Less than four months ago we delivered the news that Indian Motorcycles had teamed up with some of the world’s best custom builders to let them loose on the new 2022 Indian Chief. And in rapid time the iconic duo of Paul Cox and Keino Sasaki have swung into action, together on their first joint build in more than 15 years. The result is American as warm apple pie, with the stock Chief Bobber Dark Horse transformed into a killer handbuilt chopper, to be unveiled at the Sturgis Motorcycle Rally, for world-renowned tattoo artist Nikko Hurtado. But you don’t have to be in South Dakota to get the first look, we have the scoop on the former Indian Larry tandem team’s tasty offering.

Cox and Keino have always had their own unqiue styles and for many years found a way to incorporate the two into one stunning creation. They’ve never been builders you go to with a demand, just as you wouldn’t tell Picasso how to paint you a portrait. But it’s clear they took inspiration from their client, with “Nikko Hurtado a pioneer in the world of tattooing for his use of color and hyper-realism, creating a unique, loud persona, making him the perfect owner for this masterpiece.” So with Indian delivering them a brand new Chief to get to work on and with Sturgis fast approaching, they quickly swung into action.

Starting at the front end and Paul got to work on a one-off girder fork setup that totally transforms the look and vibe of the bike. But look closely and you see his genius shine through with the trellis-style support between the lower legs and the asymmetric side plates, that give the functional parts a unique form. That function is never far from his mind, however, and a twin shock setup with preload adjustment allows for the girder to be finely tuned, while a steering damper is another modern touch to further improve a traditional design.

The rolling stock too comes in for a big change at the front with Keino taking a 21in rim that’s finished in black and lacing it up to the hub with stainless spokes, before it’s all wrapped up in an Avon tyre. Moving to the rear and if there is a criticism that stands out about the stock bike, it’s how far off the tyre the fender sits. “Paul eliminated the stock set up with the larger fender and internal strut and went with a shorter/bobbed rear fender and more traditional external struts that mount at the swingarm to get the fender to ride close to the tyre, while allowing space for travel between the fender and seat.”

Speaking of the seat, Paul Cox is a master and has been known for decades for his incredible leatherwork. To give the project his signature touch, he pieced together a bobber-style unit in traditional leather and etched in the Indian Motorcycle logo. He also mounted a traditional Indian Motorcycle headdress tail light onto the rear fender. With the front end getting similar treatment in the form of an old school headlight that sits high on the girder fork, but not as high as those wicked risers. They clamp a set of flat bars that hold the factory Indian switchgear, vital to retain full control over the modern bike’s array of features.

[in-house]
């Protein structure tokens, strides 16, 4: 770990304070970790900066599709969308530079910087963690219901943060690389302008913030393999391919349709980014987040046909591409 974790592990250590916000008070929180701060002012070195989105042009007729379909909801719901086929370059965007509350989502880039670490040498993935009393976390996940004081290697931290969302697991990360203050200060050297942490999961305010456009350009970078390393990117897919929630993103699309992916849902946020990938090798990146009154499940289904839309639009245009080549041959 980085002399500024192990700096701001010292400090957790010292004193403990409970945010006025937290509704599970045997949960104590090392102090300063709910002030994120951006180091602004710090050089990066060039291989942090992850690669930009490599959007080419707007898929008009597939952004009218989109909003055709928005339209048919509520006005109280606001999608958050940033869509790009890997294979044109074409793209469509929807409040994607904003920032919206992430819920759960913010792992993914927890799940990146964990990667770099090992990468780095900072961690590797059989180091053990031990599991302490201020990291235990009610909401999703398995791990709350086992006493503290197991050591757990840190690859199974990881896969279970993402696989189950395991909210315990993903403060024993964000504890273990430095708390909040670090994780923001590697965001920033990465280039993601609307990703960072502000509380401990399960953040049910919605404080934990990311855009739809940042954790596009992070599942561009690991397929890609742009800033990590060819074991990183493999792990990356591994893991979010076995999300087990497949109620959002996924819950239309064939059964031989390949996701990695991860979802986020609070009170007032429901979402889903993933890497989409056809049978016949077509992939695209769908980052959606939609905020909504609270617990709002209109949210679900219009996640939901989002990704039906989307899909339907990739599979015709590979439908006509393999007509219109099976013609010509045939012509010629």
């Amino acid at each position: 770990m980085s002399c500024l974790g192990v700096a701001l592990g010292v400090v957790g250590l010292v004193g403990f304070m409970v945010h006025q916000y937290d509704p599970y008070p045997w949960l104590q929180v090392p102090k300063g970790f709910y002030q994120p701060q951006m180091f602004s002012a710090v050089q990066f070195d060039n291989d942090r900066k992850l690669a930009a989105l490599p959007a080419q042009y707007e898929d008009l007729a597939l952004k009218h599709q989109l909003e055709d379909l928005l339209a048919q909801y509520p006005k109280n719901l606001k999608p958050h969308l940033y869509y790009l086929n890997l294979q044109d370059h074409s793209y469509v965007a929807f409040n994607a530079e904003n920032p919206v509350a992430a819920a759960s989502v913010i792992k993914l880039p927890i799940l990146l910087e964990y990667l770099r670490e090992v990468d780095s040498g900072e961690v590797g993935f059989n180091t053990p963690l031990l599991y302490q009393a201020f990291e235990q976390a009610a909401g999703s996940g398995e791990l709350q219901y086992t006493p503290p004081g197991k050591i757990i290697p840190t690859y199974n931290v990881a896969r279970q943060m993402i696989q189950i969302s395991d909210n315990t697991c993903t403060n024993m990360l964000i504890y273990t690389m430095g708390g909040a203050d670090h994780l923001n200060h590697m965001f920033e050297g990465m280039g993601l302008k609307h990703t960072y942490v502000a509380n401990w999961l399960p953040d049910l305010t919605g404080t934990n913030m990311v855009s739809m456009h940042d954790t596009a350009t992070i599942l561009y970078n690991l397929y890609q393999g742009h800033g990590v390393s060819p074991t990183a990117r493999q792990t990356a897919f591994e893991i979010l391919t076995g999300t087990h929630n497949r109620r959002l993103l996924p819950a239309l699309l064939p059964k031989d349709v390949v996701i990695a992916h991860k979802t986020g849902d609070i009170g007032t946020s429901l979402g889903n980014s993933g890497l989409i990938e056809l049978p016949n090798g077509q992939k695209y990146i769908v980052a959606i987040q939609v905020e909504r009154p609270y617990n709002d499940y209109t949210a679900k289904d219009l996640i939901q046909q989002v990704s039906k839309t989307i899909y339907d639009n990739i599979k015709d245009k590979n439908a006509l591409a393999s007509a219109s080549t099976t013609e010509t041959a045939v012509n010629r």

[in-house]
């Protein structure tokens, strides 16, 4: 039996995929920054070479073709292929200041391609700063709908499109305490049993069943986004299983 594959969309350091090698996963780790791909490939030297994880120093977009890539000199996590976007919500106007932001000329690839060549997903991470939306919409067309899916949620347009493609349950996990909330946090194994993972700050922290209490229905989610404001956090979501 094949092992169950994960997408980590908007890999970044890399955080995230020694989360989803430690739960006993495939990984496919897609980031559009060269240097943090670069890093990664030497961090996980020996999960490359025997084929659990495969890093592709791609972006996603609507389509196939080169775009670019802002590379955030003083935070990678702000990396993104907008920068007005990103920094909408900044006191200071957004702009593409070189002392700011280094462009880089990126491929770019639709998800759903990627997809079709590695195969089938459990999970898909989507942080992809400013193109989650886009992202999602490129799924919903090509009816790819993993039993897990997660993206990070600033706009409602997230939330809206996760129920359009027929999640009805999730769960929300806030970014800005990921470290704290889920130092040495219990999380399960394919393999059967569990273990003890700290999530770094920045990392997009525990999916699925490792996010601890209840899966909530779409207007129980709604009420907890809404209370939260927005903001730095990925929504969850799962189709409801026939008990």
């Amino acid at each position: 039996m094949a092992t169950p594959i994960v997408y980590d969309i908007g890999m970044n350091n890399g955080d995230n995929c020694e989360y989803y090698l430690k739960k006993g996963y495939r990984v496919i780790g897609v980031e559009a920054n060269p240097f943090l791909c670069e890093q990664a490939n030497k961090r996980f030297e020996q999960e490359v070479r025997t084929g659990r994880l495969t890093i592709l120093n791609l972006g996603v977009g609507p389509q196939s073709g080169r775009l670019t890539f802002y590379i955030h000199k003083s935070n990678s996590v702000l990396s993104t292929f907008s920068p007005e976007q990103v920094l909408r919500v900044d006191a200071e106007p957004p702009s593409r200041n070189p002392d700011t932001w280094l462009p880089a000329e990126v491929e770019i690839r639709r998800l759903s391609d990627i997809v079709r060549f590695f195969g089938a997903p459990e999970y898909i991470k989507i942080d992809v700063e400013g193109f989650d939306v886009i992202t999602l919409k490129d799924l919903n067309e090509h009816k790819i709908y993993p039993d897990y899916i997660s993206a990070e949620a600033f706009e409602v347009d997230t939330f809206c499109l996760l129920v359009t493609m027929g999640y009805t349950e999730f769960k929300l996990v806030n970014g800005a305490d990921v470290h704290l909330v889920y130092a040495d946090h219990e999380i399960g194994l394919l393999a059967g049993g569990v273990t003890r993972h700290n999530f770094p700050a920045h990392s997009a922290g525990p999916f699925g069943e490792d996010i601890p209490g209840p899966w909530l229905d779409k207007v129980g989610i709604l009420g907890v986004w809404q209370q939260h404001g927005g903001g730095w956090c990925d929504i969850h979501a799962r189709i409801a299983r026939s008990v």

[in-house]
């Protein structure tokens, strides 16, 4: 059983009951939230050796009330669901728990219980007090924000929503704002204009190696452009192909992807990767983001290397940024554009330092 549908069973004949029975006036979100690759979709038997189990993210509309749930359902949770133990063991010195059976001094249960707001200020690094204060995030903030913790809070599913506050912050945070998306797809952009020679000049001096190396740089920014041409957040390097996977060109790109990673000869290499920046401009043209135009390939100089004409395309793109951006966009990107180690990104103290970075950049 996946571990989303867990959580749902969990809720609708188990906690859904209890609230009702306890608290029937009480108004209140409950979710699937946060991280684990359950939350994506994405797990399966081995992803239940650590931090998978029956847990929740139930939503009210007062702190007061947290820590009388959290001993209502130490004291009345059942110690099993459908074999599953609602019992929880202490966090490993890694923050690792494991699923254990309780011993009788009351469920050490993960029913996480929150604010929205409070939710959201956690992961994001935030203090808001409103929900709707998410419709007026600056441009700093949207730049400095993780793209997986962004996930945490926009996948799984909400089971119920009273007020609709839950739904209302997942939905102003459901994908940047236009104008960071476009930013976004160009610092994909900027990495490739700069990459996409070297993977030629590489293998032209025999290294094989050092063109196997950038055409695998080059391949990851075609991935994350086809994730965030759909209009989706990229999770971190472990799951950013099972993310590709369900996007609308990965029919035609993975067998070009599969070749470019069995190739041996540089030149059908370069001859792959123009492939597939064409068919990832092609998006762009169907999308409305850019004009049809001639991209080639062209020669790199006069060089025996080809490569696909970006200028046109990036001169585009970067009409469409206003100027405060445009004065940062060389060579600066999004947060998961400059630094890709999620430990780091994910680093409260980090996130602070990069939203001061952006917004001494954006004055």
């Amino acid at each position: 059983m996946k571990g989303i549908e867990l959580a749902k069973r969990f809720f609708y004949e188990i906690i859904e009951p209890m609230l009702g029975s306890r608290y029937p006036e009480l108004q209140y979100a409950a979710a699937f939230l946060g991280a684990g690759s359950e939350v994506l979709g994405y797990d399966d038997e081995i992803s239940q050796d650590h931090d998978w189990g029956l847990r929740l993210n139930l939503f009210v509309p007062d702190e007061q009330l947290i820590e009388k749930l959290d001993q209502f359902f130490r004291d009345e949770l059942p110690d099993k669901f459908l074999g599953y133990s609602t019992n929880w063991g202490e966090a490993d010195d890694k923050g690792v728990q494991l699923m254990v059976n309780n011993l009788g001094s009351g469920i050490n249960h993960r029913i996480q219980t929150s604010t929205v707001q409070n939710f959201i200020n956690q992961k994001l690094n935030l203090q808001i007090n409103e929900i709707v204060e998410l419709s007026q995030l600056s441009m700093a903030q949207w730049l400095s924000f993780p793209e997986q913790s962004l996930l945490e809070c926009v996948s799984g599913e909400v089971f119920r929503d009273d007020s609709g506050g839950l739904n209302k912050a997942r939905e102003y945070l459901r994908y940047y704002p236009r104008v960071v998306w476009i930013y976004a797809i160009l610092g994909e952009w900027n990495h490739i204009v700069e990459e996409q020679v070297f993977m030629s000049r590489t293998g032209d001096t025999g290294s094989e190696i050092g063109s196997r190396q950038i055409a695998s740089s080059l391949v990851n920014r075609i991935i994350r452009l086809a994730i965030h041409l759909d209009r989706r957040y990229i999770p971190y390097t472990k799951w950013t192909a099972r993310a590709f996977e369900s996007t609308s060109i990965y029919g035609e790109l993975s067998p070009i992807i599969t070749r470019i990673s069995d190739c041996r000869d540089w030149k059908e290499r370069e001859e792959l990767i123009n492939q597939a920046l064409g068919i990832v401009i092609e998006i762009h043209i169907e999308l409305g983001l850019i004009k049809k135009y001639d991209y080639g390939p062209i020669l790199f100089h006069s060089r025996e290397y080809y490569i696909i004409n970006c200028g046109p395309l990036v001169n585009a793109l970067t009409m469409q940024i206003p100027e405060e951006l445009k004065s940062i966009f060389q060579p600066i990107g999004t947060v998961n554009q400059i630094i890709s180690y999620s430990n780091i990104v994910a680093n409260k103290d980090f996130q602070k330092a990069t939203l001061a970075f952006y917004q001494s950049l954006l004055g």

The best of these is found in the 4in gauge that doubles as a touchscreen; giving the rider everything from a traditional analog display, to SAT/NAV, rider modes, integrated phone connectivity, and even diagnostic features. So with the bars now changed, where to mount it? Here Keino takes over with his incredible metalwork skills and forming the one-off tank he made sure that the all-important gauge had the perfect home. The lines of the rest of the metal are wild, the swooping top making way for heavily sculpted sides. All of which still incorporates factory mounting and the engine’s must have fuel pump.

That engine is the booming Thunderstroke 116, with a stump pulling 162nm of torque at just 2,900rpm. This is the way American muscle is meant to be and with closed-loop fuel injection, you get all of that power in a completely smooth package. But that doesn’t mean it sounds tame and Keino had the welder fired up again to piece together an all new exhaust system. Much of the factory bulk is done away with, as an elegant twin pipe system with dual reverse cone mufflers takes over. On the other side of the V-Twin, the induction roar is also enhanced with a new air cleaner from the factory catalogue.

Changing gears now falls easily to your left hand, with a machined billet knob sitting atop the all-new jockey shift setup, with foot clutch for that old school vibe. The final touch was to lay down the colour and Paul Cox got crazy, completing a “custom paint job using his own ‘Soylent Green’ paint with metal flake, and light green/teal pinstriping throughout.”

The finished product is exactly the high-level masterpiece you’d expect from the pair who continue to keep Indian Larry’s legacy alive. And riding into the crowds of Sturgis, Hurtado has more than what’s etched into his skin to show off, a new Indian Chief to show the Harley faithful a new Dark Horse is in town.

Indian Motorcycle Customs Garage ]